I hope the book will receive the good response it rightly deserves. In the end, I must mention thanks to Dr. C. V. Talwalkar, my teacher and revered diabetologist of Bombay, for his foreword.


Ex-President, Indian Medical Association,

New Bombay.

Industrial Health Physician




Diabetes mellitus as it is called, is common in human beings, although it occurs in other species too. The term diabetes means an excessive discharge of urine. The term mellitus (sweet) indicates that the urine in this condition contains excess sugar.



Fats, minerals, vitamins, proteins and carbohydrates make a wholesome diet. Of these, fats, proteins and carbohydrates are the three main constituents of food. The deficiency or absorption of any of the above, affects the body. In diabetes, due to lack or non-availability of insulin, carbohydrates cannot be utilised for energy and get accumulated.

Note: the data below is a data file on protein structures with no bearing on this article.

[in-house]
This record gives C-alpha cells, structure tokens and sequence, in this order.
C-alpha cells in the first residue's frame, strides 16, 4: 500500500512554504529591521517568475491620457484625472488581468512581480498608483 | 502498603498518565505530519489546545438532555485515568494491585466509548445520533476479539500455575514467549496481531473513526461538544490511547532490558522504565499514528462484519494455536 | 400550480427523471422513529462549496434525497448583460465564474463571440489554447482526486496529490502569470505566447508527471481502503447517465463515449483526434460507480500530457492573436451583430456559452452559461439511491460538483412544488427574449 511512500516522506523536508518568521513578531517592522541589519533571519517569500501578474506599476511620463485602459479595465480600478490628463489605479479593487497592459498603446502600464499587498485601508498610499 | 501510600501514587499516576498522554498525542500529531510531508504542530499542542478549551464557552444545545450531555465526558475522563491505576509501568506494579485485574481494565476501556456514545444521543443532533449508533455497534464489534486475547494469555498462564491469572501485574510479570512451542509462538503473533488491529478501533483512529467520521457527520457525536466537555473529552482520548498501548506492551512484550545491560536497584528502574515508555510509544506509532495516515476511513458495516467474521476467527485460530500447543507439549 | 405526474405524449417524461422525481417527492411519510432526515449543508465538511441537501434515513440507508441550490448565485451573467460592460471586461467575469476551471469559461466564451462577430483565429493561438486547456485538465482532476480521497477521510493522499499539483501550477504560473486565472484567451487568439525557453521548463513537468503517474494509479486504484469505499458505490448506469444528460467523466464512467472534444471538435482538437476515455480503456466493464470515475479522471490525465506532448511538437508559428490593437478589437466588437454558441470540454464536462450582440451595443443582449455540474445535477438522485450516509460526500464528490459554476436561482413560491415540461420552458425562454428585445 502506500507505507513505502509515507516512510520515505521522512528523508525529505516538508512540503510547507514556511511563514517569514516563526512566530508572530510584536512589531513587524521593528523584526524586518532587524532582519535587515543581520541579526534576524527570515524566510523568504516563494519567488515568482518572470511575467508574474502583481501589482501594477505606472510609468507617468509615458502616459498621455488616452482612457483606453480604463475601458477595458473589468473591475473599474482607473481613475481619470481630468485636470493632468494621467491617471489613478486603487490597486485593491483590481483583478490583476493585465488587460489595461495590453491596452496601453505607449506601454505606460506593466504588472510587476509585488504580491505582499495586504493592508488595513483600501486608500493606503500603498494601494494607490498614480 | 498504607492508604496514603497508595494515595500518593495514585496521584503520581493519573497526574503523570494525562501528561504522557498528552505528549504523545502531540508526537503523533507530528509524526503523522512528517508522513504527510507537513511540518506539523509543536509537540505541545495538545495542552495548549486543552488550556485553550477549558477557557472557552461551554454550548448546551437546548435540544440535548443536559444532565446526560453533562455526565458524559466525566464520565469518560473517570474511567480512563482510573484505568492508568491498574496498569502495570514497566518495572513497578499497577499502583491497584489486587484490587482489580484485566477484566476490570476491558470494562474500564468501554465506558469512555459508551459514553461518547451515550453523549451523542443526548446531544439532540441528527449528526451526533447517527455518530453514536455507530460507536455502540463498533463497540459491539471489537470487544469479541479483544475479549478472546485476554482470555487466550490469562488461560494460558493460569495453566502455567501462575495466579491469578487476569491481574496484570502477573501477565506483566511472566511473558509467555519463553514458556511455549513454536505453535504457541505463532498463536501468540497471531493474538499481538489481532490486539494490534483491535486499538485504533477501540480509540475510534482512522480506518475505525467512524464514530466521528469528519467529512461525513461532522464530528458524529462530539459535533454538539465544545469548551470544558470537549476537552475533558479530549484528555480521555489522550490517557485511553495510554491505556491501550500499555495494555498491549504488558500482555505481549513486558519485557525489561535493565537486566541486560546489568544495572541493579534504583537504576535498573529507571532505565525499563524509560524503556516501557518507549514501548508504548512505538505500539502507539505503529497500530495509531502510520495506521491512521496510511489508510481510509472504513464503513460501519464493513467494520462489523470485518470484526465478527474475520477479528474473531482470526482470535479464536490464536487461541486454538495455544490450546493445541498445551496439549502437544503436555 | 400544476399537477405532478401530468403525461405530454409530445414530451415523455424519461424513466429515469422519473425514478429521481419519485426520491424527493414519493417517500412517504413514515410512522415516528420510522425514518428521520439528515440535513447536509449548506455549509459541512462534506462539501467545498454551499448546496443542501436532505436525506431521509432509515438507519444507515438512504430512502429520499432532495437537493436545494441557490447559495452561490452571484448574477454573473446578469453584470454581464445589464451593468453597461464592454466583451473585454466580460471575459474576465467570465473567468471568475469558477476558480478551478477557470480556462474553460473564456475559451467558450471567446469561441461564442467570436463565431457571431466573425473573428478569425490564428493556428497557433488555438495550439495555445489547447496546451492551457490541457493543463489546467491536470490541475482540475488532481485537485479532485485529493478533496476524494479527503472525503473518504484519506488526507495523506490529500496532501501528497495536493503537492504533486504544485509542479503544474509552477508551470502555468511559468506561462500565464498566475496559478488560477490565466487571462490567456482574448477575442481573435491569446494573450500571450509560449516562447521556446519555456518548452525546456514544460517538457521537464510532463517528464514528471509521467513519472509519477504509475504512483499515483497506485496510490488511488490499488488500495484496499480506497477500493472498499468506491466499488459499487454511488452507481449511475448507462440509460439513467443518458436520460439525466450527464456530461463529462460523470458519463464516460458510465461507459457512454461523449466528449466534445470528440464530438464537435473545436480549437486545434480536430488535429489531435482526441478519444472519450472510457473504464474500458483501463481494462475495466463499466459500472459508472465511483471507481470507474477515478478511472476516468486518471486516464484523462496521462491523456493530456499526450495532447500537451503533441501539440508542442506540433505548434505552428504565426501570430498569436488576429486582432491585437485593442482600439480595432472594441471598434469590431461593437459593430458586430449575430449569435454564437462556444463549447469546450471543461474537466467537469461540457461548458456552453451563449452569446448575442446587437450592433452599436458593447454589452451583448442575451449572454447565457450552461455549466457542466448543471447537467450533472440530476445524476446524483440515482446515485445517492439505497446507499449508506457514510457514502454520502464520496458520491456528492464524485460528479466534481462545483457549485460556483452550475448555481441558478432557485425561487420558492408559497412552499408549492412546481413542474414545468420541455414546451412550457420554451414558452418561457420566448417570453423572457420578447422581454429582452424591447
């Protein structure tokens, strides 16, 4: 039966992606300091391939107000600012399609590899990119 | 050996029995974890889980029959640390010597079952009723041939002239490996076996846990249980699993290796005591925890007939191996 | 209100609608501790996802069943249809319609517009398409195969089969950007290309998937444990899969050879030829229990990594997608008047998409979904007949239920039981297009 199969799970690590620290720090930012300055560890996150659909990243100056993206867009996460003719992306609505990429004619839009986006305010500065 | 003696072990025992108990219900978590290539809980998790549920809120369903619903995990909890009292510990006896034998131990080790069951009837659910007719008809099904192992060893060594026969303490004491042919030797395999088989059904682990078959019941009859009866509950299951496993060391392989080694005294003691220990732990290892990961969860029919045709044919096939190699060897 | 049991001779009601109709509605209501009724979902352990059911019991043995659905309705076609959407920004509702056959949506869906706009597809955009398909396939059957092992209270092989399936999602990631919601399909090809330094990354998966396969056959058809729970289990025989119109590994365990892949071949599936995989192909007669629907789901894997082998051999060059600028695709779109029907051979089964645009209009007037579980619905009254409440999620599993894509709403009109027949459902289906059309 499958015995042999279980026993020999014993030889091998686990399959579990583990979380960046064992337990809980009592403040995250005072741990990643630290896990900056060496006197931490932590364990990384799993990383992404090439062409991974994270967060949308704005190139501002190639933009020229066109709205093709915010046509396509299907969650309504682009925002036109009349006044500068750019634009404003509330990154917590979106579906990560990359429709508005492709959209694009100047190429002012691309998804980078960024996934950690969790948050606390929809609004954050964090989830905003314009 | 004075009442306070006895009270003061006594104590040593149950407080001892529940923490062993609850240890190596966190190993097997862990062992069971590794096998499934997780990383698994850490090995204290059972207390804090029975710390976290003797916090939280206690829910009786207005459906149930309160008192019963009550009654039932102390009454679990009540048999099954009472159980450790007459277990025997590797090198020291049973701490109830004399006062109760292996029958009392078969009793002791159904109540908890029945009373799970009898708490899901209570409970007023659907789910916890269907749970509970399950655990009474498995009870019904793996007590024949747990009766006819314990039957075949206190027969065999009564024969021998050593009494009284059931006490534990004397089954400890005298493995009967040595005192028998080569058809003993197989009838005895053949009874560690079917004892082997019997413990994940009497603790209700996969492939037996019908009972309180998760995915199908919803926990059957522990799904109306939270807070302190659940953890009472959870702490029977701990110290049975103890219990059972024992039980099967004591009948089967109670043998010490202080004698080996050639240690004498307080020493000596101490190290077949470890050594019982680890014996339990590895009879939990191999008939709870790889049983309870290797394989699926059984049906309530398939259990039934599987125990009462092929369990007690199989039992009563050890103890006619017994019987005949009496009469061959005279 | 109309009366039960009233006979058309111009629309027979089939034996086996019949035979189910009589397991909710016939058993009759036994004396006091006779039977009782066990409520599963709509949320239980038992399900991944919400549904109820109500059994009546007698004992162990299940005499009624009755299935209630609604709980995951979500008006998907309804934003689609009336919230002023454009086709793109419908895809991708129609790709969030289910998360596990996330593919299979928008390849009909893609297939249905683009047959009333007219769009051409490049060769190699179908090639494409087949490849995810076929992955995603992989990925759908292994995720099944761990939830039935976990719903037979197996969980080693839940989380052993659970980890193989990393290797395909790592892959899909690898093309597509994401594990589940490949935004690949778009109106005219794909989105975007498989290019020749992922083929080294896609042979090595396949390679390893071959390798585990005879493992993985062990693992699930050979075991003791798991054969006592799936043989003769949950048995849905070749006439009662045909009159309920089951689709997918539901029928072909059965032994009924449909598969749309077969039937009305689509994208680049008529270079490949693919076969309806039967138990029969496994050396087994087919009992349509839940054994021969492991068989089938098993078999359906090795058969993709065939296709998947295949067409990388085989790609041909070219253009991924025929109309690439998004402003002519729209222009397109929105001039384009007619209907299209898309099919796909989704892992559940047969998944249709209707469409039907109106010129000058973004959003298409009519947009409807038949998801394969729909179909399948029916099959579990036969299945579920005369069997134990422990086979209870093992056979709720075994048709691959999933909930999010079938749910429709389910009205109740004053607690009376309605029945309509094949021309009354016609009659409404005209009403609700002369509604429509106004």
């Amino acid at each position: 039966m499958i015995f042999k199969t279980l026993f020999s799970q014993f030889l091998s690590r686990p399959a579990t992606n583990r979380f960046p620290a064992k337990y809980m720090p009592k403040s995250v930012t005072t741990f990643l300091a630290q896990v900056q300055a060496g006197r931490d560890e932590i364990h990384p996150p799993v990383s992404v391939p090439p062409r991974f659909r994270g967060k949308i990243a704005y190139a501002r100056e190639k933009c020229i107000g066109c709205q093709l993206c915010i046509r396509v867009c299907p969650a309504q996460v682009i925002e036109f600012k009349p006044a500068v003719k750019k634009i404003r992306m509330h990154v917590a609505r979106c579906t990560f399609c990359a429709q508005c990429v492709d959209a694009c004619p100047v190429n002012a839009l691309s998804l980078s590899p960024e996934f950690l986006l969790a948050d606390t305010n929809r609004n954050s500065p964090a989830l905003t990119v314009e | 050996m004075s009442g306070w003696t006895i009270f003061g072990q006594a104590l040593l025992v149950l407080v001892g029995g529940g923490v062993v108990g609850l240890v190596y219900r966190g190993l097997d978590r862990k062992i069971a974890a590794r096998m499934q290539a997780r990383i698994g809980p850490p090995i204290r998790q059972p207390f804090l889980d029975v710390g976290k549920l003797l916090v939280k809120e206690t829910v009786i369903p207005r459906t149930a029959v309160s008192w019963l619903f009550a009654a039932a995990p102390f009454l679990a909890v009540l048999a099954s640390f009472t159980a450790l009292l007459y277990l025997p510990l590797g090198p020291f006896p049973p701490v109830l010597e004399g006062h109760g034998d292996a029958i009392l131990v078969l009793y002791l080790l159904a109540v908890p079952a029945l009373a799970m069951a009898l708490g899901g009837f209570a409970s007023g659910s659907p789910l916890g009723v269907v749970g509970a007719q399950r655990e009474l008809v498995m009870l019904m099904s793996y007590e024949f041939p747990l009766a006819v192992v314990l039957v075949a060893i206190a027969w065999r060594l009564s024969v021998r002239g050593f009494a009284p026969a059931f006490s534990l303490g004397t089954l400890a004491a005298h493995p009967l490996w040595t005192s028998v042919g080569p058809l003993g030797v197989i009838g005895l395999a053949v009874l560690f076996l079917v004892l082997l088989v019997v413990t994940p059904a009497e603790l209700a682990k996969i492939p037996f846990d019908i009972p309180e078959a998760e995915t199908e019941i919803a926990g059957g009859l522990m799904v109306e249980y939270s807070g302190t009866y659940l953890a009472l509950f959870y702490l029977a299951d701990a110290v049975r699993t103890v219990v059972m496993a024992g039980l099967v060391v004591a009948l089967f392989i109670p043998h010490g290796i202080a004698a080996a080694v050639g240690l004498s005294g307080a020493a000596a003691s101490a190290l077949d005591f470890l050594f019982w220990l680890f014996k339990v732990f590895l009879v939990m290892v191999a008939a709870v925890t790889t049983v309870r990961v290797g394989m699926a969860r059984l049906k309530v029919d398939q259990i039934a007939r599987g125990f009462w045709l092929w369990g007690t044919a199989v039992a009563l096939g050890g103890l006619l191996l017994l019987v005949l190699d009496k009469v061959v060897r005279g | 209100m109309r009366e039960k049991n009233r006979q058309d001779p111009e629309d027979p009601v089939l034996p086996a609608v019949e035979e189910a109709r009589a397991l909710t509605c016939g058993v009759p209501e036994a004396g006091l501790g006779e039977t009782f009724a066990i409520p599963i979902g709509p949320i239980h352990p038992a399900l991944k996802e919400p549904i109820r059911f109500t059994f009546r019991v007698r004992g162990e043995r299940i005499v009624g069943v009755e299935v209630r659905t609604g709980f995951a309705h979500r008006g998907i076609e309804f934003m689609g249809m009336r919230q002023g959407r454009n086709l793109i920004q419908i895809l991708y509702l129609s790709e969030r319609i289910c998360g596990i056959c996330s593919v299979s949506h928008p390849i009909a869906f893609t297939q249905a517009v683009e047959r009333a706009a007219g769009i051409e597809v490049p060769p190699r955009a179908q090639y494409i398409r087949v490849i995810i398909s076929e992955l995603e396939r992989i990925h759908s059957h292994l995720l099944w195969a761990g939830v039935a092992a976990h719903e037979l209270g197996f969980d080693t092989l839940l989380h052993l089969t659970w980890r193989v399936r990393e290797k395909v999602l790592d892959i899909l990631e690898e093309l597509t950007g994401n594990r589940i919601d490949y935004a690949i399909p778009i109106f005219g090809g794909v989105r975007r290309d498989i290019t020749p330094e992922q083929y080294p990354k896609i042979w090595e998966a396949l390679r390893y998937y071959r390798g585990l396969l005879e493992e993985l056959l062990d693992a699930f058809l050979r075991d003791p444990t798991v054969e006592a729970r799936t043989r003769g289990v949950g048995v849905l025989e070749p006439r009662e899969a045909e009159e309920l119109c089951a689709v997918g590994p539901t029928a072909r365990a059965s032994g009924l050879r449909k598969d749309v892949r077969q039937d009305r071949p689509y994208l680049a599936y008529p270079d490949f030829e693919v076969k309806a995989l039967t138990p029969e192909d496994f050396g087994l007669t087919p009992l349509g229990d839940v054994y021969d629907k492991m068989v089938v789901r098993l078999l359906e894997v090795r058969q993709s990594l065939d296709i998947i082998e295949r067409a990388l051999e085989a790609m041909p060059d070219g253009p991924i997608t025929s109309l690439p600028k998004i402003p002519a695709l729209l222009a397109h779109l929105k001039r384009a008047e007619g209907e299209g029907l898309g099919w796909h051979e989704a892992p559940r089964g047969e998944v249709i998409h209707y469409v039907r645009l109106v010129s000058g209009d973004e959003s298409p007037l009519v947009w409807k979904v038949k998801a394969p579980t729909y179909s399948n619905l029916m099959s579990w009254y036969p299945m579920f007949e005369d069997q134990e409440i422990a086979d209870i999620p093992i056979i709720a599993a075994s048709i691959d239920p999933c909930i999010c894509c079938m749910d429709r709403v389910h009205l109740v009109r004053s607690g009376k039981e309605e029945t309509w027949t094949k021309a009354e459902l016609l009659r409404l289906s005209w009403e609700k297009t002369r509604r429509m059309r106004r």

We get carbohydrates from cereals, fruits, vegetables like potatoes, cakes, sugar, sweets etc. These carbohydrates in normal people is first broken down into glucose by the saliva in the mouth and then in the stomach and the small intestine. This glucose, distributed by the blood to all parts of the body, is burned down to provide energy for the body and also releases carbondioxide and water, which are excreted through exhalation and the kidney. The remaining glucose is stored in the liver muscle cells in the form of glycogen, which is later used, when energy is required. The glucose also reaches the adipose tissue and is converted into triglyserides which is stored in the form of fat. So people who consume an excess of carbohydrates tend to become fat. Thus, in every human body, a blood-glucose level is maintained for proper brain and heart functions.